Fake Facebook Profile Practice by Drug Authority Reviewed


The practice of creating fake Facebook profiles for the drug authority to catch criminals is going to be reviewed. The news comes after hearing that the Justice Department is being sued for the use of the fake profiles. It is certainly against the Terms and Conditions for the social media site, and violates the privacy of individuals.

All this has come to light shortly after the Real Name Policy debate. Just weeks ago drag queens found that their profiles were being removed because they were created under their stage names and not their real names. Facebook apologized for the mix-up and has clarified its stance on using stage names. However, that does not give people the right to create fake profiles for their own gain.

The lawsuit against the Justice Department will come from Sondra Arquiett. She claims that her name and images were used by the local authority to create the fake Facebook profile. The Watertown, NY, citizen had already been arrested on cocaine possession with intent to distribute charges in 2010. She claims that information from her cellphone, along with her likeness and name, were used by the police to catch others.

This is not the first time people have found their name and images online, and is the reason for the Real Name Policy. A number of scammers create profiles as other people, and then send messages to that person’s friends and family members. The messages usually involve someone being involved in some type of accident and in need of money. The aim is to get people to send money to the scammer without realizing, because they are worried about their loved one’s health.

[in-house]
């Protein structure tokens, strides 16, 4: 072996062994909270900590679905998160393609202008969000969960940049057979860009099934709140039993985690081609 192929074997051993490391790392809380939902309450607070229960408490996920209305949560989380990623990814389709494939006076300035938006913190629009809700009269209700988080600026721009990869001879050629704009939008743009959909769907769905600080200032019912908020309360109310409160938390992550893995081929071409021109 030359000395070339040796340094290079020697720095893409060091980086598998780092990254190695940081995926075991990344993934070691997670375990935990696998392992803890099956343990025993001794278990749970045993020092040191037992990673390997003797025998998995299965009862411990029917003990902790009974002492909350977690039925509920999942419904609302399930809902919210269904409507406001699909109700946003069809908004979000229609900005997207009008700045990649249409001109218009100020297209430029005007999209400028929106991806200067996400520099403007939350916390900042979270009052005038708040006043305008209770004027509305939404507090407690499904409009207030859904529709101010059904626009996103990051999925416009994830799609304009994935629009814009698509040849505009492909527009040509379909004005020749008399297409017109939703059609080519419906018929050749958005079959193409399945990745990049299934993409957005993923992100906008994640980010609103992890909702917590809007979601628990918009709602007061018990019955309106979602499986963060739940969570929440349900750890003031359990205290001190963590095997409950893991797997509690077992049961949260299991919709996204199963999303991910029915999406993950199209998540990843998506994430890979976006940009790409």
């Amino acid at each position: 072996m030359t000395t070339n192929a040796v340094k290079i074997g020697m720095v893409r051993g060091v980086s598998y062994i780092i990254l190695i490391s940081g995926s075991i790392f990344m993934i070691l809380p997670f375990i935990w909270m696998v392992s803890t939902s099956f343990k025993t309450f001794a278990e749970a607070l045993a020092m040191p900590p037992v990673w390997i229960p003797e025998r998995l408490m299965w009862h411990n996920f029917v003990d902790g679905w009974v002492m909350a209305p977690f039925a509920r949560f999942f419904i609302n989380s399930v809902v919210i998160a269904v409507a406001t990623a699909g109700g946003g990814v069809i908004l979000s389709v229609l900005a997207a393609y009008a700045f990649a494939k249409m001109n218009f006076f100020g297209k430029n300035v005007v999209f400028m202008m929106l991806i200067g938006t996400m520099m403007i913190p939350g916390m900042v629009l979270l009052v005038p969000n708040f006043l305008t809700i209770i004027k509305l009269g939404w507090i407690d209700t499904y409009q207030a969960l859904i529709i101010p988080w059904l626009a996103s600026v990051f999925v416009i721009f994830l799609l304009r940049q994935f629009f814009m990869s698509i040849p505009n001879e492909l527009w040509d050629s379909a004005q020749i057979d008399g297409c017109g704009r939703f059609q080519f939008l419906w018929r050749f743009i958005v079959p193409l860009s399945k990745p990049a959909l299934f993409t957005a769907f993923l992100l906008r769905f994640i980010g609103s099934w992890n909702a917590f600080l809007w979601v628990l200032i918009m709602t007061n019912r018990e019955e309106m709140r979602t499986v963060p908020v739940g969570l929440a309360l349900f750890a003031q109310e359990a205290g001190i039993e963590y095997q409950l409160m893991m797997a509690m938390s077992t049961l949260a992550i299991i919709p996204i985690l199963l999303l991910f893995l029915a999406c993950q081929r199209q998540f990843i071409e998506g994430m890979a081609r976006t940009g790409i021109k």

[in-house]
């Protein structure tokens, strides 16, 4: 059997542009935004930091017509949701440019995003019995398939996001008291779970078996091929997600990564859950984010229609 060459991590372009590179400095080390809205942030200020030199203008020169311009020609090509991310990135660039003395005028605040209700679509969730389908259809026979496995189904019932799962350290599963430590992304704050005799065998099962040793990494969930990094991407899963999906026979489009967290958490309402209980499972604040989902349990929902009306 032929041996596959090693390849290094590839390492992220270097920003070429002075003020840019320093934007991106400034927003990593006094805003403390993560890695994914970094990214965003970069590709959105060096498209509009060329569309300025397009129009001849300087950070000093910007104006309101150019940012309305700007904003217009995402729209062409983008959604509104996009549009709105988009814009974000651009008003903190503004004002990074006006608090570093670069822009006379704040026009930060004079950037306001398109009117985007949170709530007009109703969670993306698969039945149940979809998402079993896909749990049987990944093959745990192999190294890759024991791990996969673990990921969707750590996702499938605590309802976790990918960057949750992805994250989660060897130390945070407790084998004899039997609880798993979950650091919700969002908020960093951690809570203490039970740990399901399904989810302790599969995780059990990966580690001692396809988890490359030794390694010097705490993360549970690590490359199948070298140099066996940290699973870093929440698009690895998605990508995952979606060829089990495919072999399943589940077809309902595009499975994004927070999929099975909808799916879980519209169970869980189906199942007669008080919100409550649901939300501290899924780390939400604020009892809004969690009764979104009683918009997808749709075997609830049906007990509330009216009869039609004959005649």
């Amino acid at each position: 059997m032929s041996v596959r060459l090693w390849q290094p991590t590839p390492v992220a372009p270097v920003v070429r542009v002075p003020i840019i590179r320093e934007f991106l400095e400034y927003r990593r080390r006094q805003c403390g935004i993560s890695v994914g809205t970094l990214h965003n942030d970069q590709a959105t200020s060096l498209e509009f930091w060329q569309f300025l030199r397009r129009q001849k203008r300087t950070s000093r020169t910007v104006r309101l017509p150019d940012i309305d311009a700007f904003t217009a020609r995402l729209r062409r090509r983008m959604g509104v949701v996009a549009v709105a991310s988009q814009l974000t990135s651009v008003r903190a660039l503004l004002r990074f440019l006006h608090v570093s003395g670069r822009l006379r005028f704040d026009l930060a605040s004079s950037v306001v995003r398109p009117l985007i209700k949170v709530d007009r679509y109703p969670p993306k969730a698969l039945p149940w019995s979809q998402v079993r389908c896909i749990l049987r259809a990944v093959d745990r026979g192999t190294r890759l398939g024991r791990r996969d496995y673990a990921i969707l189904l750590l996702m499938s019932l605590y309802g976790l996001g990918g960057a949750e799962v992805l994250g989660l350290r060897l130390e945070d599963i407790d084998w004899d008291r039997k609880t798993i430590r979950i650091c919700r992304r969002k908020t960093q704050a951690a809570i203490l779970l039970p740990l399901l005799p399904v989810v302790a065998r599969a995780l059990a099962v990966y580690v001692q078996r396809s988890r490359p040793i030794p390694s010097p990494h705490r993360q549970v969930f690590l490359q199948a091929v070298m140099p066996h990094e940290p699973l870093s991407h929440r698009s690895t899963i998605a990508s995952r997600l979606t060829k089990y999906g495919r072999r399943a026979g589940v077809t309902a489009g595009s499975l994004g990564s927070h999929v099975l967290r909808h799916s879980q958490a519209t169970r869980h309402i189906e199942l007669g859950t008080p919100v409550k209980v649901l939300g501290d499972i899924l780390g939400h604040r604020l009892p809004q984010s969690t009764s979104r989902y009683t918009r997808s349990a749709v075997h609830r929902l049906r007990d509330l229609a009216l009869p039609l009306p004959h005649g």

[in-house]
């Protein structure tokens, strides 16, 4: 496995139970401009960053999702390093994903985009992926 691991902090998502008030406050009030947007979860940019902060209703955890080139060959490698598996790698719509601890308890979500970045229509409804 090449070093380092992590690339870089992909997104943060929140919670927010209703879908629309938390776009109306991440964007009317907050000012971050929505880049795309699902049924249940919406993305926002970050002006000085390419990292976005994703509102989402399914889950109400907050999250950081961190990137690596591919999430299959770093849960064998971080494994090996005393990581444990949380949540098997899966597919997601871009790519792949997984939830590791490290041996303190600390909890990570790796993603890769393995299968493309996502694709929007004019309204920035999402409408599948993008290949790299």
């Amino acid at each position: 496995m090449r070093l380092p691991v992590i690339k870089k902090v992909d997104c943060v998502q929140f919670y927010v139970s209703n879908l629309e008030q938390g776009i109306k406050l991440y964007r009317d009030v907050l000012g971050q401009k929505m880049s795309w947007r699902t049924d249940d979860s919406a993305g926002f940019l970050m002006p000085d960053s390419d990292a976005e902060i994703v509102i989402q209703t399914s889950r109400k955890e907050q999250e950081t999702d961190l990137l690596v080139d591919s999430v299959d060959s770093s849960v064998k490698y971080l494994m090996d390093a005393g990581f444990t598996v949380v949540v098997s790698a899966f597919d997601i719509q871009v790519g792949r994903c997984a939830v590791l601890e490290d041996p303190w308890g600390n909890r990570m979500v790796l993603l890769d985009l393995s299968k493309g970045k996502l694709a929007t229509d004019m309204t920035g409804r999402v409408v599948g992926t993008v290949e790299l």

After the announcement of the lawsuit against the Justice Department, the practice of the drug authority using fake Facebook profiles will be reviewed. The U.S. Drug Enforcement Administration defends its actions, and claims that the fake profile was for a legitimate reason. The DEA claims that it had the right to use the images on the cellphone, because she allowed them access to the data to help find other drug traffickers.

However, Arquiett claims that she never gave permission for use to set up a fake profile. That is something she would not have given. She gave the permission to use the information on the phone to aid the criminal investigation. By setting up the profile on the social media giant, her privacy was violated. It concerns many people, who may find that fake profiles have been set up despite being against the Terms and Conditions of Facebook.

In June, the Supreme Court did recognize that there was a lot of risk against the privacy of individuals when cellphone information is accessed. That is why police now need a warrant to access this information. The problem is that this came in 2014, when the arrest of Arquiett was in 2010.

Some believe that the Computer Fraud and Abuse Act could be violated by setting up these fake profiles. This was initially created to find hackers, but can be used against many others. The Federal Trade Commission has prosecuted a number of businesses that have used false profiles as a way to create happy customers, especially when they have had negative comments from others. However, the FTA does not have any authority over the DEA to do anything about the recent allegations. The good news is that the drug authority is going to review the practice of setting up fake Facebook profiles, but it does not mean a happy outcome for U.S. citizens.

By Alexandria Ingham


Washington Post


U.S. News

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